The defection of three congressional Democrats on a bill designed to lower prescription drug prices is bad news for consumers. It also represents the power of the pharmaceutical industry and the way in which misleading rhetoric can infect public debate.
Working on a spending bill for social services, House Democrats have aimed high. They are seeking increased coverage for people who don’t have health insurance, subsidies for those who purchase their own coverage, and increased dental, hearing and vision benefits through Medicare. To help pay for it, they have taken aim on lowering drug prices.
A measure that would link the prices of certain prescription drugs to those paid in other countries was devised to help offset the costs of the other priorities. The legislation would allow Medicare to negotiate drug prices with pharmaceutical companies, using overseas prices as a guide. The approach, estimates suggest, could save the government around $500 billion over a decade, with that money coming out of the pockets of the pharmaceutical industry.
That is a good idea. A study this year from the RAND Corporation found that prescription drug prices in the United States are 2.56 times higher than those in 32 other nations included in the survey. Brand-name drugs on average cost 3.44 times as much in the United States.
Still, three moderate Democrats — including Kurt Schrader of Oregon — on the House Energy and Commerce Committee joined Republicans on Thursday in voting against the provision. The decision to drop the proposal from President Joe Biden’s 10-year, $3.5 trillion spending plan was not necessarily fatal. The House Ways and Means Committee kept it alive by approving similar drug-pricing language.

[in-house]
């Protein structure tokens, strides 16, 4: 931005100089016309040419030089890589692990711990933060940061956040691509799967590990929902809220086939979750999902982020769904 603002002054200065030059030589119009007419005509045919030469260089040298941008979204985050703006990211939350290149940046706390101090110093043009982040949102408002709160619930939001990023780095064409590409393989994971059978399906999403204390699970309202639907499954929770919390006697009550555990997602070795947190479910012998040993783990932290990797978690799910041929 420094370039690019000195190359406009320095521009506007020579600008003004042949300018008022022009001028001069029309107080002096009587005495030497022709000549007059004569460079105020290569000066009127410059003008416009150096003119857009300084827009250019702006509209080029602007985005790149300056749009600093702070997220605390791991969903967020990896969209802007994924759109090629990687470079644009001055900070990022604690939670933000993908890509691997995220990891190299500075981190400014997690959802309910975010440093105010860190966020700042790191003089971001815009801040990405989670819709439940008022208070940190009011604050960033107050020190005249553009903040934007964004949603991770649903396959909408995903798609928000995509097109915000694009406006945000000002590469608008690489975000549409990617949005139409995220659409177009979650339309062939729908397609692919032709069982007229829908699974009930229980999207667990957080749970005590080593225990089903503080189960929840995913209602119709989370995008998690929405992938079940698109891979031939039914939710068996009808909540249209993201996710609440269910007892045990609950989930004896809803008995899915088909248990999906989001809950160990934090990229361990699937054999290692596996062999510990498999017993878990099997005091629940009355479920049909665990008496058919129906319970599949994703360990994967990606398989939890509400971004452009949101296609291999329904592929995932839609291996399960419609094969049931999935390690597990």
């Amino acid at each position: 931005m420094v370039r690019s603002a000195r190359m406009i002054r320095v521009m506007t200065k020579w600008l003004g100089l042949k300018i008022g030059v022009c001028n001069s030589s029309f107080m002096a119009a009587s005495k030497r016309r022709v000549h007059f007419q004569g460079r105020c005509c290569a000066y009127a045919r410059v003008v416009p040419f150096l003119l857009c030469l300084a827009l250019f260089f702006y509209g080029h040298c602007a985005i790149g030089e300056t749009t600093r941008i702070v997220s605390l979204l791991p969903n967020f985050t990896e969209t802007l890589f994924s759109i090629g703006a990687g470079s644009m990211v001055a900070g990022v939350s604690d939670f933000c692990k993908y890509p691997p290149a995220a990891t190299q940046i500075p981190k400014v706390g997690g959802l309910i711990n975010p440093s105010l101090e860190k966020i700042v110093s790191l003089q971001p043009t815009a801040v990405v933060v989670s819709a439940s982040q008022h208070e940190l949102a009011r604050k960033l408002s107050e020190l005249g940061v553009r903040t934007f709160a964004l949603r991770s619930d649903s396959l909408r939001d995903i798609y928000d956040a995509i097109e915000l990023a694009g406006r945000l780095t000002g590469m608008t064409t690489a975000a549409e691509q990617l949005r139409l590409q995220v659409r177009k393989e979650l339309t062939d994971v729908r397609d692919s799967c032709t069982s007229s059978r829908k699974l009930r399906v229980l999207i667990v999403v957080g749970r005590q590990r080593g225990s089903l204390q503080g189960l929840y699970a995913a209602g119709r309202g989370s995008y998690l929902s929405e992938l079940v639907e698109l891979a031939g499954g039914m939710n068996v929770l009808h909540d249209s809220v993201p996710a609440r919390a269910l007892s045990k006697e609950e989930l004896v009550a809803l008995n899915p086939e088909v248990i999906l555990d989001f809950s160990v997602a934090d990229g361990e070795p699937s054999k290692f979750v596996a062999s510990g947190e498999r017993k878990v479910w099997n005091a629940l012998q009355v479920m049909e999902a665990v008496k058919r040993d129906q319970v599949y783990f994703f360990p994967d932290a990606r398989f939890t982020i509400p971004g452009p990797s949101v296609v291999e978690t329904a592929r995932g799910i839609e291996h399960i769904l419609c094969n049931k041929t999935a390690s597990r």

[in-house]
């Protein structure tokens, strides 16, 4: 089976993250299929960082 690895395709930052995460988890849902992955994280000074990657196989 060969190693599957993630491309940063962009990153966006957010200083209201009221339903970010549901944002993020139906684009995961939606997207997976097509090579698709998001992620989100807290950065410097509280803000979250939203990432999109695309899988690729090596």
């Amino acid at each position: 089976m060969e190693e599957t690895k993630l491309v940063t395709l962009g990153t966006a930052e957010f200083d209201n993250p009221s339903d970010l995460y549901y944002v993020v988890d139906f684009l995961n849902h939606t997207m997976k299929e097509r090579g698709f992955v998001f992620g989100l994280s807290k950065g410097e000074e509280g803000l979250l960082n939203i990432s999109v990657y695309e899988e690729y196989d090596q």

Regardless of the provision’s eventual outcome, it provides an abject lesson in the machinations of American health care and the legislative process. The pharmaceutical industry and its acolytes argue that big revenue is required to facilitate research and the development of new medications.
“I just don’t think paying for a lot of things by crippling investments in life sciences is really the way to go forward,” said Scott Peters, a California Democrat who voted against the provision. “Losing the investment in pharma is too big a price to pay.”
Evidence does not support that assertion. In May, while questioning the CEO of pharmaceutical company AbbVie, Rep. Katie Porter, D-Calif., raised some interesting points. Porter said that AbbVie spent $2.45 billion on research and development from 2013-2018 while spending $4.7 billion on advertising and $50 billion on stock buybacks and dividends.
“The Big Pharma fairytale is one of groundbreaking R&D that justifies astronomical prices, but the pharma reality is that you spend most of your company’s money making money for yourself and your shareholders,” Porter said.
Similar accusations apply to other pharmaceutical companies, and they should come to mind the next time you see a TV commercial for the latest drug to treat irritable bowel syndrome or eczema. They should come to mind the next time your name-brand medication doubles in price.
Interestingly, according to OregonLive.com, Schrader “inherited a fortune from his grandfather who was a top executive at pharmaceutical giant Pfizer,” and “has accepted large donations from big pharma during his seven terms in Congress.”
The large donations can be found throughout Congress, allowing the system to be skewed against consumers for the benefit of pharmaceutical companies.